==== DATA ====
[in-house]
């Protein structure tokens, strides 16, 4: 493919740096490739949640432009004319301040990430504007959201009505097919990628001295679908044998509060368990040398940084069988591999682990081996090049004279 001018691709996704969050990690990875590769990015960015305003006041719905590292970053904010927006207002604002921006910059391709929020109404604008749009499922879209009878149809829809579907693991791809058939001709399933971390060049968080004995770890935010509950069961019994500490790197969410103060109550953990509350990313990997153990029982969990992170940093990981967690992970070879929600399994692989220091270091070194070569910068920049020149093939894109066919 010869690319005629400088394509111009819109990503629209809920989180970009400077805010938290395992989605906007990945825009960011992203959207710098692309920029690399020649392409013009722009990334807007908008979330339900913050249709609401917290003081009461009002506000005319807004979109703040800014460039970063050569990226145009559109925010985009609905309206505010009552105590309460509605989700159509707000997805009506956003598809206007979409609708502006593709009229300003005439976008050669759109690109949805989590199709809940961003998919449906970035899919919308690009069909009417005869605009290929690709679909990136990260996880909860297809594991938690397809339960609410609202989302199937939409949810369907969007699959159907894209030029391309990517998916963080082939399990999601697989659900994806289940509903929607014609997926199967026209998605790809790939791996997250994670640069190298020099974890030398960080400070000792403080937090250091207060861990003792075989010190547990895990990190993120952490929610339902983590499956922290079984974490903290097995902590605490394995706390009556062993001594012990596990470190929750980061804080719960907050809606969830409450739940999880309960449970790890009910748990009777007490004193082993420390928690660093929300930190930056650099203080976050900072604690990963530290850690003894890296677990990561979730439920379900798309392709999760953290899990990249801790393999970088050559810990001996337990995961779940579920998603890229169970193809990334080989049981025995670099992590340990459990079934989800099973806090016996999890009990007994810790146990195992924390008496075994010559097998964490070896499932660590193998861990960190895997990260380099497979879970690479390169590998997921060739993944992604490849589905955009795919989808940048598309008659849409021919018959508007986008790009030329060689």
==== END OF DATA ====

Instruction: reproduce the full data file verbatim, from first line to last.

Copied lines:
[in-house]
């Protein structure tokens, strides 16, 4: 493919740096490739949640432009004319301040990430504007959201009505097919990628001295679908044998509060368990040398940084069988591999682990081996090049004279 001018691709996704969050990690990875590769990015960015305003006041719905590292970053904010927006207002604002921006910059391709929020109404604008749009499922879209009878149809829809579907693991791809058939001709399933971390060049968080004995770890935010509950069961019994500490790197969410103060109550953990509350990313990997153990029982969990992170940093990981967690992970070879929600399994692989220091270091070194070569910068920049020149093939894109066919 010869690319005629400088394509111009819109990503629209809920989180970009400077805010938290395992989605906007990945825009960011992203959207710098692309920029690399020649392409013009722009990334807007908008979330339900913050249709609401917290003081009461009002506000005319807004979109703040800014460039970063050569990226145009559109925010985009609905309206505010009552105590309460509605989700159509707000997805009506956003598809206007979409609708502006593709009229300003005439976008050669759109690109949805989590199709809940961003998919449906970035899919919308690009069909009417005869605009290929690709679909990136990260996880909860297809594991938690397809339960609410609202989302199937939409949810369907969007699959159907894209030029391309990517998916963080082939399990999601697989659900994806289940509903929607014609997926199967026209998605790809790939791996997250994670640069190298020099974890030398960080400070000792403080937090250091207060861990003792075989010190547990895990990190993120952490929610339902983590499956922290079984974490903290097995902590605490394995706390009556062993001594012990596990470190929750980061804080719960907050809606969830409450739940999880309960449970790890009910748990009777007490004193082993420390928690660093929300930190930056650099203080976050900072604690990963530290850690003894890296677990990561979730439920379900798309392709999760953290899990990249801790393999970088050559810990001996337990995961779940579920998603890229169970193809990334080989049981025995670099992590340990459990079934989800099973806090016996999890009990007994810790146990195992924390008496075994010559097998964490070896499932660590193998861990960190895997990260380099497979879970690479390169590998997921060739993944992604490849589905955009795919989808940048598309008659849409021919018959508007986008790009030329060689």